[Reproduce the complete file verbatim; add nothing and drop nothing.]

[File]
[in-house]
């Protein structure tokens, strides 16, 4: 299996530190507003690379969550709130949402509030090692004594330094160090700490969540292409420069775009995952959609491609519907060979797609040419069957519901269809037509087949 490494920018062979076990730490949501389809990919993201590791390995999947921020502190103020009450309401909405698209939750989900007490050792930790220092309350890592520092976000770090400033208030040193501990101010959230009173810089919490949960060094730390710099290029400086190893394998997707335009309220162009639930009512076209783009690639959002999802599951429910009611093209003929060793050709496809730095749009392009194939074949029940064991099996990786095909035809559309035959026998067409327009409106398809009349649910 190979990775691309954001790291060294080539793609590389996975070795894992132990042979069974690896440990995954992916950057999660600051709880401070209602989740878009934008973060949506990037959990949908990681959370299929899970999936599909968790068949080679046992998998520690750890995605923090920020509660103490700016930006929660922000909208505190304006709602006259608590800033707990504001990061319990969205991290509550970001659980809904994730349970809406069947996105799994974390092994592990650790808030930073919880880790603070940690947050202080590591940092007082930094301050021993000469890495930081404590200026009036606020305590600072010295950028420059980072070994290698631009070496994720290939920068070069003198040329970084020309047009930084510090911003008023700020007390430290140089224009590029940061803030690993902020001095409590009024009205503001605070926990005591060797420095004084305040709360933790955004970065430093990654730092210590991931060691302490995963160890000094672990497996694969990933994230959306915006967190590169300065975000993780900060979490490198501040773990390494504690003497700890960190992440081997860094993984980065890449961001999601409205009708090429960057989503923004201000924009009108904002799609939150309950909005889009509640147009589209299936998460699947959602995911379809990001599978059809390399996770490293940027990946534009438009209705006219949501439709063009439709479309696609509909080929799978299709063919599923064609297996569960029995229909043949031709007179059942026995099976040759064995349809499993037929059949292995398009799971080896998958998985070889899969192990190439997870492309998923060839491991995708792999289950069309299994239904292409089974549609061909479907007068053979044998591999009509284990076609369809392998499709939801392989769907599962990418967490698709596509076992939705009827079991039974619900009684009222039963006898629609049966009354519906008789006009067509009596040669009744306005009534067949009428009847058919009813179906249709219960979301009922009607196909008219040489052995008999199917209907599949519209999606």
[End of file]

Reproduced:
[in-house]
């Protein structure tokens, strides 16, 4: 299996530190507003690379969550709130949402509030090692004594330094160090700490969540292409420069775009995952959609491609519907060979797609040419069957519901269809037509087949 490494920018062979076990730490949501389809990919993201590791390995999947921020502190103020009450309401909405698209939750989900007490050792930790220092309350890592520092976000770090400033208030040193501990101010959230009173810089919490949960060094730390710099290029400086190893394998997707335009309220162009639930009512076209783009690639959002999802599951429910009611093209003929060793050709496809730095749009392009194939074949029940064991099996990786095909035809559309035959026998067409327009409106398809009349649910 190979990775691309954001790291060294080539793609590389996975070795894992132990042979069974690896440990995954992916950057999660600051709880401070209602989740878009934008973060949506990037959990949908990681959370299929899970999936599909968790068949080679046992998998520690750890995605923090920020509660103490700016930006929660922000909208505190304006709602006259608590800033707990504001990061319990969205991290509550970001659980809904994730349970809406069947996105799994974390092994592990650790808030930073919880880790603070940690947050202080590591940092007082930094301050021993000469890495930081404590200026009036606020305590600072010295950028420059980072070994290698631009070496994720290939920068070069003198040329970084020309047009930084510090911003008023700020007390430290140089224009590029940061803030690993902020001095409590009024009205503001605070926990005591060797420095004084305040709360933790955004970065430093990654730092210590991931060691302490995963160890000094672990497996694969990933994230959306915006967190590169300065975000993780900060979490490198501040773990390494504690003497700890960190992440081997860094993984980065890449961001999601409205009708090429960057989503923004201000924009009108904002799609939150309950909005889009509640147009589209299936998460699947959602995911379809990001599978059809390399996770490293940027990946534009438009209705006219949501439709063009439709479309696609509909080929799978299709063919599923064609297996569960029995229909043949031709007179059942026995099976040759064995349809499993037929059949292995398009799971080896998958998985070889899969192990190439997870492309998923060839491991995708792999289950069309299994239904292409089974549609061909479907007068053979044998591999009509284990076609369809392998499709939801392989769907599962990418967490698709596509076992939705009827079991039974619900009684009222039963006898629609049966009354519906008789006009067509009596040669009744306005009534067949009428009847058919009813179906249709219960979301009922009607196909008219040489052995008999199917209907599949519209999606």